Take time to mentor

A few weeks ago, I participated in a luncheon for My Sister's Keeper of Chicago, a nonprofit dedicated to providing resources and mentoring to young women at inner-city high schools.

A few weeks ago, I participated in a luncheon for My Sister's Keeper of Chicago, a nonprofit dedicated to providing resources and mentoring to young women at inner-city high schools. The theme for the lunch was “Lifting as we climb.”

After speaking with several of the young women in the program, I thought about the state of mentoring and what it really means to life as we climb. By definition, climbing requires focus, effort, and a sense of direction. To lift as we climb implies that we must take on additional responsibility that adds a level of challenge to our journeys – a commitment that could even mean some sacrifice to our own climb.

Within our industry, there is a lot of talk about the differences in work style and values of baby boomers, Generation X, Generation Y, and now Millennials. But the question I ask myself is, “Who's accountable for bridging the gap to ensure that the next generation of professionals are equipped?”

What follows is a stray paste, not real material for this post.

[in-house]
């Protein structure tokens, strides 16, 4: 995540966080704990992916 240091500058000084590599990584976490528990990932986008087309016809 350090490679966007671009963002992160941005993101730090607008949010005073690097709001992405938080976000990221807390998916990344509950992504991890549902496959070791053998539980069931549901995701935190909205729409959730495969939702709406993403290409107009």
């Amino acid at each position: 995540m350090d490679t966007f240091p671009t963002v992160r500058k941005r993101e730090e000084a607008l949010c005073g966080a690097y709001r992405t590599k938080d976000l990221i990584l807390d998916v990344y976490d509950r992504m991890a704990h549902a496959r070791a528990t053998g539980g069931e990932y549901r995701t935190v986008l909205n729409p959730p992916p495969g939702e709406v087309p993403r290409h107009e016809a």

Arguably, salary expectations, hours, attire, and benefits seem to be points of discrepancy. But outside of the company's current mentoring program or administering an annual review, when was the last time you took time to help guide and nurture a young professional?

Beyond deadlines and assignments, it might take some one-on-one time to illustrate why certain practices serve a new professional well. Teaching young professionals how to dress for a meeting, craft an e-mail without symbols or smiley faces, and to manage difficult situations are 5 minute lessons that last a lifetime.

Let's not forget, Millennials tend to be tech savvy, understand popular culture, and are sensitive to social and political changes around the world. There might even be a few things we can learn from them, allowing us all to be lifted up

Rashada Whitehead, SVP/MD, Flowers Communications Group

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